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Ohio:University Group Plants Community Garden

  • Subject: [cg] Ohio:University Group Plants Community Garden
  • From: Adam36055@aol.com
  • Date: Tue, 13 Apr 2004 01:40:59 EDT

U. group will plant community garden

By Nicole Delisio, Bowling Green State University News
Reporter

April 13, 2004

Hoping to plant seeds of unity on campus, members of the Environmental Action Group will break ground for a community garden by the end of the month. The garden will be located near Lot 12 next to the Perry Field House. This site was chosen because it has good visibility and provides room to grow.

The garden will consist of vegetables, flowers and herbs. While design plans have not been finalized, raised flower beds, a fence and a climbing wall for vines are ideas that are being considered.

Food production will be important for the Campus Community Garden. Plans for the garden consists of two rows of every vegetable available at grocery stores. Although plans are not finalized, the group is considering donating the food to a local venue such as Squeakers.

For Jack Glass, a community volunteer for the project, food production will be the main focus of the garden.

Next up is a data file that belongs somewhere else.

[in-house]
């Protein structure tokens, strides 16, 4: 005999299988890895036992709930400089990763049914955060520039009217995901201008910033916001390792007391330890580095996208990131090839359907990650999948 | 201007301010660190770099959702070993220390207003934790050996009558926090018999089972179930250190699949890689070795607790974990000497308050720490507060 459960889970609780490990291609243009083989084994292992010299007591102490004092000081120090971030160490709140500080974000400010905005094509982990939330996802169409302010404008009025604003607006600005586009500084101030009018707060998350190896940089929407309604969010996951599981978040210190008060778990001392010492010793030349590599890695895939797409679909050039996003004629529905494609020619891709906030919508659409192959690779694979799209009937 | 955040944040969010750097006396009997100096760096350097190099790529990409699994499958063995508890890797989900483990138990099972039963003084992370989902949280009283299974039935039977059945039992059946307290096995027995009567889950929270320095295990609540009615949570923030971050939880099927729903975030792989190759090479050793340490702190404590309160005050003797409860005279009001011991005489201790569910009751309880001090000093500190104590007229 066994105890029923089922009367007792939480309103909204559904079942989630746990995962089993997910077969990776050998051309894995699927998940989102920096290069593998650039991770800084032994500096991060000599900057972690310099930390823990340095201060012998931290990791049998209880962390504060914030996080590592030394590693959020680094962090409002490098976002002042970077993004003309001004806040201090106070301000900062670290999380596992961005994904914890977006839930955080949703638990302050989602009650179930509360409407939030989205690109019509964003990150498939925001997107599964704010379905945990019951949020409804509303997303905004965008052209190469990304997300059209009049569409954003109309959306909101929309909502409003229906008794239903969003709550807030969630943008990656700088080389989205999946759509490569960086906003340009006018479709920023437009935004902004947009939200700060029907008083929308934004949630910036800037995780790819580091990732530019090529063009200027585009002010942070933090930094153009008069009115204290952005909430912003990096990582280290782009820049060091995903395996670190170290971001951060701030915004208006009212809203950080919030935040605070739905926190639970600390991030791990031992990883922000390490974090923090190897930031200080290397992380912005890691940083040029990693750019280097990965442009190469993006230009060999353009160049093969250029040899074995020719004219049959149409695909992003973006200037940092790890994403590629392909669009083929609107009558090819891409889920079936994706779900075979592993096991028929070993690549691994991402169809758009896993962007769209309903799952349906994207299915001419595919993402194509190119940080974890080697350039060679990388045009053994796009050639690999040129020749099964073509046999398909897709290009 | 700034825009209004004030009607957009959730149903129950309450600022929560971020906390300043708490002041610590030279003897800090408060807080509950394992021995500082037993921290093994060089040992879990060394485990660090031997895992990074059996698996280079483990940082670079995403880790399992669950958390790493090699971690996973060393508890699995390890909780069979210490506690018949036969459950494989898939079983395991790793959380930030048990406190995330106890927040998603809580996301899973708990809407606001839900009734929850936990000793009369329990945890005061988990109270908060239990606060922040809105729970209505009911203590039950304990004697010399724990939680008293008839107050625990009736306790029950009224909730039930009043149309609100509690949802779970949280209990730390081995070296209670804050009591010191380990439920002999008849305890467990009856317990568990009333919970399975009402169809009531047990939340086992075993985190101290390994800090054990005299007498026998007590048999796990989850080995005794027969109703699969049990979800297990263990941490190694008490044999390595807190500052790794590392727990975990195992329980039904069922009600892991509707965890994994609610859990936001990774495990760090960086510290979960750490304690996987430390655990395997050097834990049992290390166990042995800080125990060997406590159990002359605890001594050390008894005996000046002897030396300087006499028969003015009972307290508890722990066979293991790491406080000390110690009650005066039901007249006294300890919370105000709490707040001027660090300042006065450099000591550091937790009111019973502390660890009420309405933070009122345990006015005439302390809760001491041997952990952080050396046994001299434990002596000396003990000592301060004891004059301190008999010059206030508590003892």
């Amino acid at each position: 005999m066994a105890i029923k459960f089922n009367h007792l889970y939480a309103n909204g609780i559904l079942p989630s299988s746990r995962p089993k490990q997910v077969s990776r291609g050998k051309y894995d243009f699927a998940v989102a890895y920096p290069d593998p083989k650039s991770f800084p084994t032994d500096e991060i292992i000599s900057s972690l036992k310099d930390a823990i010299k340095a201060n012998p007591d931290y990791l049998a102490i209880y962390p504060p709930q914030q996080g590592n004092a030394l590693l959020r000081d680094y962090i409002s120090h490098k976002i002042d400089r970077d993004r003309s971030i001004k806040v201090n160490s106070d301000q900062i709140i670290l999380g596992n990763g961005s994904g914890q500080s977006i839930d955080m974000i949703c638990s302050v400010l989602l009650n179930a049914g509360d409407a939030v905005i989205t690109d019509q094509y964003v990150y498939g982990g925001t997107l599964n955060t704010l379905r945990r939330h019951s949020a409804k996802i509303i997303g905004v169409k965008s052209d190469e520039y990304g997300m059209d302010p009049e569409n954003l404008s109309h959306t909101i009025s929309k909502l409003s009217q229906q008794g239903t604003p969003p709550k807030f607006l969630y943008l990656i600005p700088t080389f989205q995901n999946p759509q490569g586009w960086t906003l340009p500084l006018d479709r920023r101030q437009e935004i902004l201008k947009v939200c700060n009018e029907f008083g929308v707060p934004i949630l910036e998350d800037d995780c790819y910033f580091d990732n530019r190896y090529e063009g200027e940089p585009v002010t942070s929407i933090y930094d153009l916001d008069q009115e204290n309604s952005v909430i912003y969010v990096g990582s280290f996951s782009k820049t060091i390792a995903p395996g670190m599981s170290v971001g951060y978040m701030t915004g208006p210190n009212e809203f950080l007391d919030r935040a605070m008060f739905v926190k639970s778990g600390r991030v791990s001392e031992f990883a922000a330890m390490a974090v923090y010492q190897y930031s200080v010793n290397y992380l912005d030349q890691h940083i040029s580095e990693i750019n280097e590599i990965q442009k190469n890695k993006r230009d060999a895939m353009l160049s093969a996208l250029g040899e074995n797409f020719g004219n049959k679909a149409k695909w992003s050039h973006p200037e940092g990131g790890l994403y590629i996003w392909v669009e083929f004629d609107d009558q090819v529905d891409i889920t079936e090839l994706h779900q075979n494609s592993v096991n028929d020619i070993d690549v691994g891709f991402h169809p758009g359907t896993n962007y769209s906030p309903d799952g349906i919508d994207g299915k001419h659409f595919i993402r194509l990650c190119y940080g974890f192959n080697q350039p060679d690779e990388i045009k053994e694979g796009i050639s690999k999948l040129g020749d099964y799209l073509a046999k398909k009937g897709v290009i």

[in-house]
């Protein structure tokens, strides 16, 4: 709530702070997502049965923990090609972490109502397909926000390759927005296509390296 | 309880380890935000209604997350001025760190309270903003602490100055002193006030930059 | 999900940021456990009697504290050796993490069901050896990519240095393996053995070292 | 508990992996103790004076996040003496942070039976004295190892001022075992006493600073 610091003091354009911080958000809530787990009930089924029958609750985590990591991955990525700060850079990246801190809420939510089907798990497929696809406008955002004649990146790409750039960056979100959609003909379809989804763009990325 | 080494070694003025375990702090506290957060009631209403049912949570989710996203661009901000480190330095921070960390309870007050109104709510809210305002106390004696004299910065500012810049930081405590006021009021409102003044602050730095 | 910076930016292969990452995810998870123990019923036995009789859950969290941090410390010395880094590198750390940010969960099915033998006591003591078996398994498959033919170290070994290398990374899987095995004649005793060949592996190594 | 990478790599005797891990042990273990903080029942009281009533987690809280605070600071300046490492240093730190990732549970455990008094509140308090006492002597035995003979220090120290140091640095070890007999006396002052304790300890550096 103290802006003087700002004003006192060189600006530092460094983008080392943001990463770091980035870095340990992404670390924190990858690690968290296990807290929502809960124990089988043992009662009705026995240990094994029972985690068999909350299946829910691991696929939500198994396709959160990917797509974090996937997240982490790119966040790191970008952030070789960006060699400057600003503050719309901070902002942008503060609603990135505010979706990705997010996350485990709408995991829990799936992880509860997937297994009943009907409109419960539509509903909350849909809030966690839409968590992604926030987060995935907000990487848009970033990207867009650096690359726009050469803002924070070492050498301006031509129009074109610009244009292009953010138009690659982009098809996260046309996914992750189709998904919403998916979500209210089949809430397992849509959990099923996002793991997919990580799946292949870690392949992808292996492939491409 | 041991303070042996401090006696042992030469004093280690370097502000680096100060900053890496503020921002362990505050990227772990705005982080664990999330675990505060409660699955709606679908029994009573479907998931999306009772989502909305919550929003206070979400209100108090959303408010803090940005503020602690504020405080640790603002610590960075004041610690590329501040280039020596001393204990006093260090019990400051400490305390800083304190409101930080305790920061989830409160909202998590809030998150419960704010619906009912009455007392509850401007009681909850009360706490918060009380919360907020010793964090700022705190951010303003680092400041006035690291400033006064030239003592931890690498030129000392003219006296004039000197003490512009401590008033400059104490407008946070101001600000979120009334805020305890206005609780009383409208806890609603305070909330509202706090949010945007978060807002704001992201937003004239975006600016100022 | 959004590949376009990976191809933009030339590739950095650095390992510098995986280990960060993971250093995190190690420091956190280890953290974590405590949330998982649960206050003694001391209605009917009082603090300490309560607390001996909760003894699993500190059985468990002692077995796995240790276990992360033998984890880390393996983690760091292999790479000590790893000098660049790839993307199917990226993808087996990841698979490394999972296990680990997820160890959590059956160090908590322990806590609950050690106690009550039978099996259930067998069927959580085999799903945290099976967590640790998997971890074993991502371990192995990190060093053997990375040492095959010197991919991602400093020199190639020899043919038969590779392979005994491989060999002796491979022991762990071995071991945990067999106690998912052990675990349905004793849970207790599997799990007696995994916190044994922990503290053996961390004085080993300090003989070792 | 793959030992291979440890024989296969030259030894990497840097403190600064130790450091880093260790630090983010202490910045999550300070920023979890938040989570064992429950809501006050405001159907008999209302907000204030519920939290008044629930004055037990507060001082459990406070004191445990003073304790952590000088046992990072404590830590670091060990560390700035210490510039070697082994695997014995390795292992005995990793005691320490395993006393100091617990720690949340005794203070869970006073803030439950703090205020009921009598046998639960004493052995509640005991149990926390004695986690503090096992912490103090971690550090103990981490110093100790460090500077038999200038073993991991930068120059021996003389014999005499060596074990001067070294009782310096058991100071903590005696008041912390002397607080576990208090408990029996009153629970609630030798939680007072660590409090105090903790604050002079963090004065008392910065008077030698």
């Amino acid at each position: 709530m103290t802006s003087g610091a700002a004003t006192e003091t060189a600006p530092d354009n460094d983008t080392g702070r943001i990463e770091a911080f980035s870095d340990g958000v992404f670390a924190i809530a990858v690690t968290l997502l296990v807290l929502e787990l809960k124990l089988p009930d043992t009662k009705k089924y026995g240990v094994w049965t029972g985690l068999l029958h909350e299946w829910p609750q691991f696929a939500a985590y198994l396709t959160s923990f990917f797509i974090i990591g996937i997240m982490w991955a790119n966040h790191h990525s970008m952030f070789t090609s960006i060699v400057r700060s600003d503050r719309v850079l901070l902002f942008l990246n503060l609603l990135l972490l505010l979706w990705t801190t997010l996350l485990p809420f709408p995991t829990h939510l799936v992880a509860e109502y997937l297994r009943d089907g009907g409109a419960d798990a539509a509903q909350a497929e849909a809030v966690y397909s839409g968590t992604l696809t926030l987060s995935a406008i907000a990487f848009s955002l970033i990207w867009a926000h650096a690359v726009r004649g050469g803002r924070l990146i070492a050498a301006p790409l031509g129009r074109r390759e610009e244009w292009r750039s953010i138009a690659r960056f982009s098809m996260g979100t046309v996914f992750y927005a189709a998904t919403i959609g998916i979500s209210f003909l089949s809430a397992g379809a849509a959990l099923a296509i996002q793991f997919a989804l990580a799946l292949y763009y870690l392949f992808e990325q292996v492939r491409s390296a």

"It's definitely a vegetable garden," Glass said. "First and foremost we want to grow some food."

Although gardens are often used for food production, the natural resources they contain, the opportunity to mix environmental strategies organic recycling and rainwater collection are other key aspects. These gardens also increase habitat space for wildlife and insulate buildings during warm and cold months.

According to Dena Swaney, co-president of the EAG, the idea for the community garden originated during a visit to New York.

"I became introduced to the idea by vising South Bronx, NY, and visiting a community garden there," she said. "I guess gardening in general is a really positive way to bring people together and help people have an awareness about organizational gardening."

Togetherness is not the only thing a community garden can accomplish. According to the American Community Gardening Association, these gardens also bring neighborhood development, beautification, recreation and therapy.

According to Jaclyn Mercede, co-president of the EAG, the Campus Community Garden will raise awareness about food and resources.

"It will teach people about every day things they eat, and also about natural resources and how to utilize them," she said.

Glass also envisions the community garden raising awareness about natural resources. He said he thinks the garden will make people more aware of the environment.

"I hope the garden will lend more mindfulness to our immediate environment, making people think twice about throwing their banana peal away," Glass said.

Editor's Note: Anyone interested in working on the Campus Community Garden should attend EAG's next meeting on Sunday in room 222 of the Union at 7:30 p.m.  

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